I’ve got a copy of Cannonball! right here on the shelf.
    If only there were other opinionated, balls-out gonzo auto journalists of that ilk today…

  • avatar
    Wheatridger

    My momma taught me never to speak ill of the recently deceased. I grew up with the golden age of C&D, and wept a little when I learned DED was dead. Yates was good for some uninhibited expression of the automotive id, but by the last days, he was more a political writer than anything else. I’ll reserve my respect for excellent writers like Jack Baruth, who knows to take his racing to the track, not the highways.

    • 0 avatar
      ajla

      “like Jack Baruth, who knows to take his racing to the track, not the highways.”

      Well, Jack did write a 4 part series on how to speed on public roads back in 2009. Although he has mellowed out a ton since then.

      thetruthaboutcars.com/2009/05/editorial-maximum-street-speed-explained

      • 0 avatar
        dal20402

        Jack recently wrote something in the context of a “review” of a 6-speed Matrix conversion that indicated he thinks “normal highway speed” is 107 mph.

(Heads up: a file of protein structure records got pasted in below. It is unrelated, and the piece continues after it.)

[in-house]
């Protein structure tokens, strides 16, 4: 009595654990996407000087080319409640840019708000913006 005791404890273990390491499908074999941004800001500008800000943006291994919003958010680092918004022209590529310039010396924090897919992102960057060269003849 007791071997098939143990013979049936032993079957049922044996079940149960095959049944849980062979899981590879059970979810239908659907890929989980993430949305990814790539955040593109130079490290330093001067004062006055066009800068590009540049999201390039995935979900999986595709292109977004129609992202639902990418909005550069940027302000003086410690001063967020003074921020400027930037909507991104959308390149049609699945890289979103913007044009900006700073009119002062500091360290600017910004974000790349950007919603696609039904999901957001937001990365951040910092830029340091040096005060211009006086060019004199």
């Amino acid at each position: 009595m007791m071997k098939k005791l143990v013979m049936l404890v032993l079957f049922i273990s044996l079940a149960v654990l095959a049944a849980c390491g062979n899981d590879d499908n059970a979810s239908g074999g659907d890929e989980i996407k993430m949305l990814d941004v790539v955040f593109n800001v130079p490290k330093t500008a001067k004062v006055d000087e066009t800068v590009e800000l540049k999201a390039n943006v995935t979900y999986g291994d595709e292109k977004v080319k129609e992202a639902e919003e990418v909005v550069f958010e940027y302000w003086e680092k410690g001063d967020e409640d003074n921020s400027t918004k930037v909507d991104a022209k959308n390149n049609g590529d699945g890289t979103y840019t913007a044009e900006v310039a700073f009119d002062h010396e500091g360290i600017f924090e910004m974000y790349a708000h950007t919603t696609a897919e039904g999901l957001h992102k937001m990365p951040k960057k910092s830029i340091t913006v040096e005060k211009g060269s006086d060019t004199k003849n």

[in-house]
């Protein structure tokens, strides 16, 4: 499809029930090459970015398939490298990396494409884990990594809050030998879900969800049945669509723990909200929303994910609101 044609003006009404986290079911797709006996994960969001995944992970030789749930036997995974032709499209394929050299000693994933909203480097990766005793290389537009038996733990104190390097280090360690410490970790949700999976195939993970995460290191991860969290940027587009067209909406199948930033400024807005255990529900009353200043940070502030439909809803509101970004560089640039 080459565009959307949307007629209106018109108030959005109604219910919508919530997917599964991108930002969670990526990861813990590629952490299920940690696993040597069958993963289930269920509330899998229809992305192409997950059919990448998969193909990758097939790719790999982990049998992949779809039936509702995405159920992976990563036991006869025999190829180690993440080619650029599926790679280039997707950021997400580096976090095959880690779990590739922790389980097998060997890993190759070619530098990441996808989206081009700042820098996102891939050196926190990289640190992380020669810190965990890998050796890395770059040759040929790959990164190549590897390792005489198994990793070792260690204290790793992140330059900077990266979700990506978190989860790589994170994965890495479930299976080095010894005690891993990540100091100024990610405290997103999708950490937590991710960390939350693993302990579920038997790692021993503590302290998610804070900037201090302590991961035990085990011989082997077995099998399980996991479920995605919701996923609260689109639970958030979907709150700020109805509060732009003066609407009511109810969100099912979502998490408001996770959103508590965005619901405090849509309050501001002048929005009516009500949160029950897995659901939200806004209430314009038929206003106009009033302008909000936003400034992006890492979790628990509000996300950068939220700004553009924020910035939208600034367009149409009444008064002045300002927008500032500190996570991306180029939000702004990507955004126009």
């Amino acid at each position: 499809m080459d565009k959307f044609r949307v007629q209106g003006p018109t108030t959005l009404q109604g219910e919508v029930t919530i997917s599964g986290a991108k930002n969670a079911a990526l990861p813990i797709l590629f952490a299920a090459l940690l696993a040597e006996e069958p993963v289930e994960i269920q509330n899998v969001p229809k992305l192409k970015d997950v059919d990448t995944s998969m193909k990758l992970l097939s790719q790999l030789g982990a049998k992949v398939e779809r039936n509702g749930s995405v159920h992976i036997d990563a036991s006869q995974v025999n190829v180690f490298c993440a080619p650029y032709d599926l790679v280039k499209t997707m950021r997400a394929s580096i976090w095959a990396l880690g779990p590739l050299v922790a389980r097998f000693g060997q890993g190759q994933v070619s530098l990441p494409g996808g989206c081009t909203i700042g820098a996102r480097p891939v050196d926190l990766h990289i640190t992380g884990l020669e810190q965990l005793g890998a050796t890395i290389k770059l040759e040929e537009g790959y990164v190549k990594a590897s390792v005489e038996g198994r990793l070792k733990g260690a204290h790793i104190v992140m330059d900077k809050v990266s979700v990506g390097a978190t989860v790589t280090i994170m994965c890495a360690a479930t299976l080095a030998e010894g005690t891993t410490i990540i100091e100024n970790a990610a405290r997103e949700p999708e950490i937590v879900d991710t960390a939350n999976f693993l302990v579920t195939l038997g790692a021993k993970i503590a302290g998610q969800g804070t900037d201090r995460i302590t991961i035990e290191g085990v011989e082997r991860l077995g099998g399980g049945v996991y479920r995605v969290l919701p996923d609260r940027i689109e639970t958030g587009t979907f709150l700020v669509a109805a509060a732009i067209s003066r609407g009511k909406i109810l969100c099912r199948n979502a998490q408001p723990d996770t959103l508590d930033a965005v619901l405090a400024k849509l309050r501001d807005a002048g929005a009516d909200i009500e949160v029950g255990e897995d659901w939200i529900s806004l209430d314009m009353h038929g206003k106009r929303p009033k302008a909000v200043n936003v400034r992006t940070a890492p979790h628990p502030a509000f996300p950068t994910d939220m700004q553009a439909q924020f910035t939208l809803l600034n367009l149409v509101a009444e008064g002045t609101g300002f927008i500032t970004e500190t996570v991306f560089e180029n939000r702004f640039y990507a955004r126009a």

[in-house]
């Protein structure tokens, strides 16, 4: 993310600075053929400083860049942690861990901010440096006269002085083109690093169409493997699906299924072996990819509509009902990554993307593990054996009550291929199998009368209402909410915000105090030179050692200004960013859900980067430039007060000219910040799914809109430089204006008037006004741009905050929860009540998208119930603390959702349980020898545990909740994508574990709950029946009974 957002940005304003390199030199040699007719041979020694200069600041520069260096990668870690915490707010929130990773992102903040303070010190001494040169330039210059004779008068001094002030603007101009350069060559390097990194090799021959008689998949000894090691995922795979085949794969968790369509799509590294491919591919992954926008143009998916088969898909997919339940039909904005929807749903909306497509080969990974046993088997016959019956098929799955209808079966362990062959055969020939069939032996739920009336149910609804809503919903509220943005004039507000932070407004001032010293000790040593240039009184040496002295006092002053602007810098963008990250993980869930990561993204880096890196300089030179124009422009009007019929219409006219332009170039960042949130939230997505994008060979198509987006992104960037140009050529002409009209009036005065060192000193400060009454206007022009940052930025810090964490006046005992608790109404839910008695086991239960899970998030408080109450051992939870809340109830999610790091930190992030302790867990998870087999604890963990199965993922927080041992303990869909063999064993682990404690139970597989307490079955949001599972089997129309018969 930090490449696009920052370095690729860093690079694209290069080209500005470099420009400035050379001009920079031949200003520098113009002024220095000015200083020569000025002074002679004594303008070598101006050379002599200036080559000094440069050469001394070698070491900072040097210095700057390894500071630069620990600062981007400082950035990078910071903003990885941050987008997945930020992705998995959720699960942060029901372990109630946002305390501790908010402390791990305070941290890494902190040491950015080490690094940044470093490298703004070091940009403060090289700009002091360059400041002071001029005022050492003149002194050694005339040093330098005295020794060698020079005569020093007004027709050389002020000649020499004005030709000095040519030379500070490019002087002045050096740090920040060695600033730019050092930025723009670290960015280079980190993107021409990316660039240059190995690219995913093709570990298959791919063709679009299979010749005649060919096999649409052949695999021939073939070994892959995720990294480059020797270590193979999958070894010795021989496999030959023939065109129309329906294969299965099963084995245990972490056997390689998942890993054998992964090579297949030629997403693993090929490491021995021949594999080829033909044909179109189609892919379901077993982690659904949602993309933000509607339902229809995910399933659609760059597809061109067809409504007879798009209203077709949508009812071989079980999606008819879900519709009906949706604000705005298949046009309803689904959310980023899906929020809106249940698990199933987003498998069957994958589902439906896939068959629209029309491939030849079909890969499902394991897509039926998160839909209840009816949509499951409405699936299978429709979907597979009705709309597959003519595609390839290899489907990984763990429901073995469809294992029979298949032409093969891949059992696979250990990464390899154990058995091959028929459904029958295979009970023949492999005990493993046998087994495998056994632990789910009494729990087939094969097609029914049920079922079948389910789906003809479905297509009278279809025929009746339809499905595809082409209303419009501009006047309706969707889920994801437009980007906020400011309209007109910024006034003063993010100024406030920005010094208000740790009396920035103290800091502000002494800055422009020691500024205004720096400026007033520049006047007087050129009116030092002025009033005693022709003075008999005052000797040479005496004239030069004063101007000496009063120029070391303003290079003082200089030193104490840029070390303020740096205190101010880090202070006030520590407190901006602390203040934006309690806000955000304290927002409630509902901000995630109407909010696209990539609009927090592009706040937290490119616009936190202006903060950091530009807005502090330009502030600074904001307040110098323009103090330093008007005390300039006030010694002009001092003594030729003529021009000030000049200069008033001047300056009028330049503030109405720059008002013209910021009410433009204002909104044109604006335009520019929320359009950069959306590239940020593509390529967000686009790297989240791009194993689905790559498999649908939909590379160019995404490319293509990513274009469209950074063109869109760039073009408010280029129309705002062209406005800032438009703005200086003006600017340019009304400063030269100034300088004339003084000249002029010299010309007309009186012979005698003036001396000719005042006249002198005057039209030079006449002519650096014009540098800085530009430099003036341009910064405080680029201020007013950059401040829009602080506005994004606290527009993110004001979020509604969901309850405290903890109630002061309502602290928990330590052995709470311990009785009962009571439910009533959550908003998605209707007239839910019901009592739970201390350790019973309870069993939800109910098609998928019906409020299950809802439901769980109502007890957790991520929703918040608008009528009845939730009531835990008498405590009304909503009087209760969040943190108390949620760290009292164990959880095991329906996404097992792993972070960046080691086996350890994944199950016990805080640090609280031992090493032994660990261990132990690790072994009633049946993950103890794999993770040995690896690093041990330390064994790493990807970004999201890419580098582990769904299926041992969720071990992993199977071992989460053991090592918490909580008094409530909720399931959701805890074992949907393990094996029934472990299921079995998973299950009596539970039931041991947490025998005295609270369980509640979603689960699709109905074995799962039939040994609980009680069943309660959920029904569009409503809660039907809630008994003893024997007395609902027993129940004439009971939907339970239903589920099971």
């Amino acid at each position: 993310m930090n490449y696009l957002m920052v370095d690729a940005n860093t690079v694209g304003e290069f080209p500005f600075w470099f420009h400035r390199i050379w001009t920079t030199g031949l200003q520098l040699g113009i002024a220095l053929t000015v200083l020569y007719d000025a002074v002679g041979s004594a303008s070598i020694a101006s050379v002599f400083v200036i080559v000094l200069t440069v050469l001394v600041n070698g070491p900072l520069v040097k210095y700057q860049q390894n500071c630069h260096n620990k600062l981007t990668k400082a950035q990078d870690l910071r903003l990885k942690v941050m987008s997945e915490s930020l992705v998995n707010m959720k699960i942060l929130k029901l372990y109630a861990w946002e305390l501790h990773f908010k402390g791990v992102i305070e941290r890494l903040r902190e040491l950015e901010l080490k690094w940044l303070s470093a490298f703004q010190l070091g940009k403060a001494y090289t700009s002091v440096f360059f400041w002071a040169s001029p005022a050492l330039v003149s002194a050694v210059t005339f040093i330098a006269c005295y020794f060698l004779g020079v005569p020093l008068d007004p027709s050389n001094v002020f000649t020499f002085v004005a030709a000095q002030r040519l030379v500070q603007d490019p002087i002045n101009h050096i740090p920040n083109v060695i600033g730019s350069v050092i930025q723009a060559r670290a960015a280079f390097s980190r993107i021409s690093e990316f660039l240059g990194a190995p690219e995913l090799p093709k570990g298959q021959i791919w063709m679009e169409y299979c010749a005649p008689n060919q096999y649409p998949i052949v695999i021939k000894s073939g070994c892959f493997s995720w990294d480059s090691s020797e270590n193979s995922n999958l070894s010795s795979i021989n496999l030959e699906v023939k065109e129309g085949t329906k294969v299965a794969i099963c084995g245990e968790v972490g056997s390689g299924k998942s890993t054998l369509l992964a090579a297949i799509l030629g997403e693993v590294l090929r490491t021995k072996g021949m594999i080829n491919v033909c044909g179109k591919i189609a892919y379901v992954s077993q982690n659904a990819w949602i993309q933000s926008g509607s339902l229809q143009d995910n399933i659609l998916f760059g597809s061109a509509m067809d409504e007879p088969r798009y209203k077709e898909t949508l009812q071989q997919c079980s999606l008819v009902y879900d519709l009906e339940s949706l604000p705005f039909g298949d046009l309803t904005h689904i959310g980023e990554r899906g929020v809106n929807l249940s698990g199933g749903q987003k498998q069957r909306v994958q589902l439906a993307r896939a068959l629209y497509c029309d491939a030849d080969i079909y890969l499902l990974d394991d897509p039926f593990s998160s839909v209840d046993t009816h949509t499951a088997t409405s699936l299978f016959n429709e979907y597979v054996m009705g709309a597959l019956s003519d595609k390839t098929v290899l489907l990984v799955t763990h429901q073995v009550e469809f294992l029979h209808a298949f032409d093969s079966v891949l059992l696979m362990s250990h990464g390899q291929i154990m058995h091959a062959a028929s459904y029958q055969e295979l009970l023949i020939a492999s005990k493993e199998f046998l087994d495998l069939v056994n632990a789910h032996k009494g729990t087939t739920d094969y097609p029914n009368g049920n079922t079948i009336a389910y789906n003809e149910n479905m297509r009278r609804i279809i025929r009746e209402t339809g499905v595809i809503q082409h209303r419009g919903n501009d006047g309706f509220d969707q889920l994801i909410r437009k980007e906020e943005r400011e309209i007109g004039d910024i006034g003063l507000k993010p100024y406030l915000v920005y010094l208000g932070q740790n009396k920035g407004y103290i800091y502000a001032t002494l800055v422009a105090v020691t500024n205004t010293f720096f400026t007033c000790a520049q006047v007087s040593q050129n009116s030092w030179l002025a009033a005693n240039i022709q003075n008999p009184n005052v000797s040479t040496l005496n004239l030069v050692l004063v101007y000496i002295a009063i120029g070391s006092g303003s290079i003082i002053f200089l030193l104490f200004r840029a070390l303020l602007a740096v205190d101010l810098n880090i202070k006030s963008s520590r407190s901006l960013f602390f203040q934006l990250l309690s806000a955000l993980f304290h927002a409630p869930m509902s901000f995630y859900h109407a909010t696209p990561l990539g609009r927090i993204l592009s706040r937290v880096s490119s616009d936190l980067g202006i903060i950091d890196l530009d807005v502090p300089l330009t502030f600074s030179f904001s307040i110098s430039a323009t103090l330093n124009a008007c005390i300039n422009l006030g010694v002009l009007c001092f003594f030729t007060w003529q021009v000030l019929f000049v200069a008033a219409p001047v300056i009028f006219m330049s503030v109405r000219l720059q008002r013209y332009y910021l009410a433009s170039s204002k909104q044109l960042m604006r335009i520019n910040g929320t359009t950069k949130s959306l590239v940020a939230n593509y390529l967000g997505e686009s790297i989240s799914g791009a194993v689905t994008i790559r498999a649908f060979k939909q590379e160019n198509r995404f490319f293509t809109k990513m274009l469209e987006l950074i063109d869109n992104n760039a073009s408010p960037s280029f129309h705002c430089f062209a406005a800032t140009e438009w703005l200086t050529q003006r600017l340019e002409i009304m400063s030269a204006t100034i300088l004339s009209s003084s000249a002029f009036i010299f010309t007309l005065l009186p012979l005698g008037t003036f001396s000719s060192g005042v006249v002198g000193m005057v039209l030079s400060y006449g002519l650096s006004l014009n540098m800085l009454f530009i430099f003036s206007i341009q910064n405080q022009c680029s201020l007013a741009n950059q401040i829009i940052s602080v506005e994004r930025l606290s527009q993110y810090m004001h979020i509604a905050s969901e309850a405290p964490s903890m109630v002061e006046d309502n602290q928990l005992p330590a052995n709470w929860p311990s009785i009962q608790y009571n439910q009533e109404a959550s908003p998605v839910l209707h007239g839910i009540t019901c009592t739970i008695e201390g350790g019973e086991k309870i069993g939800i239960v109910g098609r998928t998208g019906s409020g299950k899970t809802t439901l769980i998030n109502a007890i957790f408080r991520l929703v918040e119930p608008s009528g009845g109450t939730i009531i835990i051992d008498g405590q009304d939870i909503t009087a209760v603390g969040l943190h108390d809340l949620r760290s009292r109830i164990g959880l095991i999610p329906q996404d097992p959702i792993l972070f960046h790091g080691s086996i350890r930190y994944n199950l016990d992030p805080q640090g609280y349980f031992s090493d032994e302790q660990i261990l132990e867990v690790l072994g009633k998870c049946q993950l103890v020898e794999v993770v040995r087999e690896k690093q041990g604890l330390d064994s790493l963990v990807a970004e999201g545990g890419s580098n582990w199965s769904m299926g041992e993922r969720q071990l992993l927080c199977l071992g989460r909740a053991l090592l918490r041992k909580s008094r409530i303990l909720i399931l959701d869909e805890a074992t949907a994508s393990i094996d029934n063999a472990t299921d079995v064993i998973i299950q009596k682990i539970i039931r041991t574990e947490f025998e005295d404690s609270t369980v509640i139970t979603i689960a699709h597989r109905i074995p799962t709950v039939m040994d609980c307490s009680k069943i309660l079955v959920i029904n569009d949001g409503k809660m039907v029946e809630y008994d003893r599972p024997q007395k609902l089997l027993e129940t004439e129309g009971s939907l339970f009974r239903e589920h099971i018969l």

• 0 avatar
      ToddAtlasF1

      It was a different time: when it wasn’t assumed that everyone outside of earshot was an imbecile. Many thought that we shouldn’t be limited by laws made for the lowest common denominator. Today it is accepted that the least of us rule. Naturally, some are more comfortable with this than others.

  • avatar
    DukeGanote

    I remember his words of wisdom (in some now long misplaced C&D issue) for winning the Cannonball, the gist of which was: it’s more important to keep a consistent 80- or 90-mph than to go for bursts of real speed.

    There’s really more wisdom in that than first glance. I’m sure my family appreciates me following his practical advice during the family roadtrips.

  • avatar

    There was only one Brock Yates. I had the good fortune to meet him a few times through press car connections. Many will miss him.

  • avatar
    Steve Lynch

    A huge loss.

    His book “Sunday Driver” includes his experience preparing for and driving in a Trans-Am race in the 1970s, still the best behinds-the-scene look at racing ever.

    Thanks Brock, to use your words to sum up your career: “It was one nutty ride.”

  • avatar
    fincar1

    I was a Yates fan all through the Car and Driver years, and read his stuff whenever i could find it.